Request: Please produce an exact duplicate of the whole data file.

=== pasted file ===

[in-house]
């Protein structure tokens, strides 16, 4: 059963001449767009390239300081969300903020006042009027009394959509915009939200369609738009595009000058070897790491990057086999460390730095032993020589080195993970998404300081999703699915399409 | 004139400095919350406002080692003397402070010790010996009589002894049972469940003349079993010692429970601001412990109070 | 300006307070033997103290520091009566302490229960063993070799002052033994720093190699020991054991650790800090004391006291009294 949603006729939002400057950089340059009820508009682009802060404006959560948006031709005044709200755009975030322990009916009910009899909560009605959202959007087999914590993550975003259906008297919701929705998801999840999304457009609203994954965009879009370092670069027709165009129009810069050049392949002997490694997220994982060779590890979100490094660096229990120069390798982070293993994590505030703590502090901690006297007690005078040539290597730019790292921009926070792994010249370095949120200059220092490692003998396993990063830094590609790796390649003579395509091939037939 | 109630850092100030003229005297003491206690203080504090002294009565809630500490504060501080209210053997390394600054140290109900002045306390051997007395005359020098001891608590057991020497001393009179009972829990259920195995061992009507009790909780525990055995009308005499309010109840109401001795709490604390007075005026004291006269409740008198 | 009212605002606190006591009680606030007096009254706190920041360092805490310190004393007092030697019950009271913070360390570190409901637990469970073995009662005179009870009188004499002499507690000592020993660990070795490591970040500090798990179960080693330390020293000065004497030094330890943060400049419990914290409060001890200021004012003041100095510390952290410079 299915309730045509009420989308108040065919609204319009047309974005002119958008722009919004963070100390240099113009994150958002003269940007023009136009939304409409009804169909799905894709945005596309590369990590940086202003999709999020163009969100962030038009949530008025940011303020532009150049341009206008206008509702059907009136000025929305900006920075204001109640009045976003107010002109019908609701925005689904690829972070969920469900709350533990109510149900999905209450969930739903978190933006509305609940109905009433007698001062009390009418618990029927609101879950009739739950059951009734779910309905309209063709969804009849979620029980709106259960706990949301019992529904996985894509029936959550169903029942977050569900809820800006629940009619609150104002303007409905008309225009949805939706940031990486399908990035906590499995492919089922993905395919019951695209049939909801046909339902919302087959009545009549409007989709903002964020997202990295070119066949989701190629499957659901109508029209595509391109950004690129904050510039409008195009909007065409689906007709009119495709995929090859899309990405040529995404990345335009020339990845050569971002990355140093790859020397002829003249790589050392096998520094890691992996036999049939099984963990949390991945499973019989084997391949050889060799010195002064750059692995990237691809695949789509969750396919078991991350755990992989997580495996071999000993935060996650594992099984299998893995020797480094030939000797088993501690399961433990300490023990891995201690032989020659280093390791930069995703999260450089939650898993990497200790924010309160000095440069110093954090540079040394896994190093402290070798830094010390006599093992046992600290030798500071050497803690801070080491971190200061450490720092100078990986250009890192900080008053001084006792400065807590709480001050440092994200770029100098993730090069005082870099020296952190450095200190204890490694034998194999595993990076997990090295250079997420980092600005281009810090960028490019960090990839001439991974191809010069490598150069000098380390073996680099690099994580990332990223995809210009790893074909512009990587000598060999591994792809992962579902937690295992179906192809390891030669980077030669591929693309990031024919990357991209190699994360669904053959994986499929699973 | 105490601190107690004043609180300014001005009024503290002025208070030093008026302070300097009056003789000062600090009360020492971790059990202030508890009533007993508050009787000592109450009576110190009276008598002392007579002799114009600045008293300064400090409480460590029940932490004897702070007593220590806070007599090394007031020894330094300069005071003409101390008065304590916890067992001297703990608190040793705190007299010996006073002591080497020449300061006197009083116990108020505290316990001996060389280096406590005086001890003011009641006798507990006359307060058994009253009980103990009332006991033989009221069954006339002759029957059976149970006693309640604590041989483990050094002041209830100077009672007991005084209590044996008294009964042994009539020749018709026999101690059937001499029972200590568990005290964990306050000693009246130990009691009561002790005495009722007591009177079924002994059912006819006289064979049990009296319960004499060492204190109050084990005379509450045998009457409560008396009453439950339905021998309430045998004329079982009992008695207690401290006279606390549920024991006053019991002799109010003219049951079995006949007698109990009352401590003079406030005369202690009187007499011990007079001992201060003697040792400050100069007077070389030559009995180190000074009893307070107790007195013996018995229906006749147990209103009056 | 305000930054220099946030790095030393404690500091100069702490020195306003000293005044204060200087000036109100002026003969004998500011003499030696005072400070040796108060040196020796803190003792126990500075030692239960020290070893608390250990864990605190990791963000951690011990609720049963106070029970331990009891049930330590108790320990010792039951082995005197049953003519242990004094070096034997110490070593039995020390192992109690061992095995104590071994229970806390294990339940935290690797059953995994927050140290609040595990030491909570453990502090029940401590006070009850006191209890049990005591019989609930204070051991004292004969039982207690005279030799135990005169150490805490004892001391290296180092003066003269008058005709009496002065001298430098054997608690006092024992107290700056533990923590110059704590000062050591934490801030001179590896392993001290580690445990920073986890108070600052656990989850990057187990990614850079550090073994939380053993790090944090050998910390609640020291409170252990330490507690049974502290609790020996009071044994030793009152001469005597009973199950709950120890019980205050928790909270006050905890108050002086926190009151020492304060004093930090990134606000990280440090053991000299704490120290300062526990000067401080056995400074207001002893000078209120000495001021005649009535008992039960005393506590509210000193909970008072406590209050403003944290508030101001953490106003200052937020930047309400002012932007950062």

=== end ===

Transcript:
[in-house]
């Protein structure tokens, strides 16, 4: 059963001449767009390239300081969300903020006042009027009394959509915009939200369609738009595009000058070897790491990057086999460390730095032993020589080195993970998404300081999703699915399409 | 004139400095919350406002080692003397402070010790010996009589002894049972469940003349079993010692429970601001412990109070 | 300006307070033997103290520091009566302490229960063993070799002052033994720093190699020991054991650790800090004391006291009294 949603006729939002400057950089340059009820508009682009802060404006959560948006031709005044709200755009975030322990009916009910009899909560009605959202959007087999914590993550975003259906008297919701929705998801999840999304457009609203994954965009879009370092670069027709165009129009810069050049392949002997490694997220994982060779590890979100490094660096229990120069390798982070293993994590505030703590502090901690006297007690005078040539290597730019790292921009926070792994010249370095949120200059220092490692003998396993990063830094590609790796390649003579395509091939037939 | 109630850092100030003229005297003491206690203080504090002294009565809630500490504060501080209210053997390394600054140290109900002045306390051997007395005359020098001891608590057991020497001393009179009972829990259920195995061992009507009790909780525990055995009308005499309010109840109401001795709490604390007075005026004291006269409740008198 | 009212605002606190006591009680606030007096009254706190920041360092805490310190004393007092030697019950009271913070360390570190409901637990469970073995009662005179009870009188004499002499507690000592020993660990070795490591970040500090798990179960080693330390020293000065004497030094330890943060400049419990914290409060001890200021004012003041100095510390952290410079 299915309730045509009420989308108040065919609204319009047309974005002119958008722009919004963070100390240099113009994150958002003269940007023009136009939304409409009804169909799905894709945005596309590369990590940086202003999709999020163009969100962030038009949530008025940011303020532009150049341009206008206008509702059907009136000025929305900006920075204001109640009045976003107010002109019908609701925005689904690829972070969920469900709350533990109510149900999905209450969930739903978190933006509305609940109905009433007698001062009390009418618990029927609101879950009739739950059951009734779910309905309209063709969804009849979620029980709106259960706990949301019992529904996985894509029936959550169903029942977050569900809820800006629940009619609150104002303007409905008309225009949805939706940031990486399908990035906590499995492919089922993905395919019951695209049939909801046909339902919302087959009545009549409007989709903002964020997202990295070119066949989701190629499957659901109508029209595509391109950004690129904050510039409008195009909007065409689906007709009119495709995929090859899309990405040529995404990345335009020339990845050569971002990355140093790859020397002829003249790589050392096998520094890691992996036999049939099984963990949390991945499973019989084997391949050889060799010195002064750059692995990237691809695949789509969750396919078991991350755990992989997580495996071999000993935060996650594992099984299998893995020797480094030939000797088993501690399961433990300490023990891995201690032989020659280093390791930069995703999260450089939650898993990497200790924010309160000095440069110093954090540079040394896994190093402290070798830094010390006599093992046992600290030798500071050497803690801070080491971190200061450490720092100078990986250009890192900080008053001084006792400065807590709480001050440092994200770029100098993730090069005082870099020296952190450095200190204890490694034998194999595993990076997990090295250079997420980092600005281009810090960028490019960090990839001439991974191809010069490598150069000098380390073996680099690099994580990332990223995809210009790893074909512009990587000598060999591994792809992962579902937690295992179906192809390891030669980077030669591929693309990031024919990357991209190699994360669904053959994986499929699973 | 105490601190107690004043609180300014001005009024503290002025208070030093008026302070300097009056003789000062600090009360020492971790059990202030508890009533007993508050009787000592109450009576110190009276008598002392007579002799114009600045008293300064400090409480460590029940932490004897702070007593220590806070007599090394007031020894330094300069005071003409101390008065304590916890067992001297703990608190040793705190007299010996006073002591080497020449300061006197009083116990108020505290316990001996060389280096406590005086001890003011009641006798507990006359307060058994009253009980103990009332006991033989009221069954006339002759029957059976149970006693309640604590041989483990050094002041209830100077009672007991005084209590044996008294009964042994009539020749018709026999101690059937001499029972200590568990005290964990306050000693009246130990009691009561002790005495009722007591009177079924002994059912006819006289064979049990009296319960004499060492204190109050084990005379509450045998009457409560008396009453439950339905021998309430045998004329079982009992008695207690401290006279606390549920024991006053019991002799109010003219049951079995006949007698109990009352401590003079406030005369202690009187007499011990007079001992201060003697040792400050100069007077070389030559009995180190000074009893307070107790007195013996018995229906006749147990209103009056 | 305000930054220099946030790095030393404690500091100069702490020195306003000293005044204060200087000036109100002026003969004998500011003499030696005072400070040796108060040196020796803190003792126990500075030692239960020290070893608390250990864990605190990791963000951690011990609720049963106070029970331990009891049930330590108790320990010792039951082995005197049953003519242990004094070096034997110490070593039995020390192992109690061992095995104590071994229970806390294990339940935290690797059953995994927050140290609040595990030491909570453990502090029940401590006070009850006191209890049990005591019989609930204070051991004292004969039982207690005279030799135990005169150490805490004892001391290296180092003066003269008058005709009496002065001298430098054997608690006092024992107290700056533990923590110059704590000062050591934490801030001179590896392993001290580690445990920073986890108070600052656990989850990057187990990614850079550090073994939380053993790090944090050998910390609640020291409170252990330490507690049974502290609790020996009071044994030793009152001469005597009973199950709950120890019980205050928790909270006050905890108050002086926190009151020492304060004093930090990134606000990280440090053991000299704490120290300062526990000067401080056995400074207001002893000078209120000495001021005649009535008992039960005393506590509210000193909970008072406590209050403003944290508030101001953490106003200052937020930047309400002012932007950062």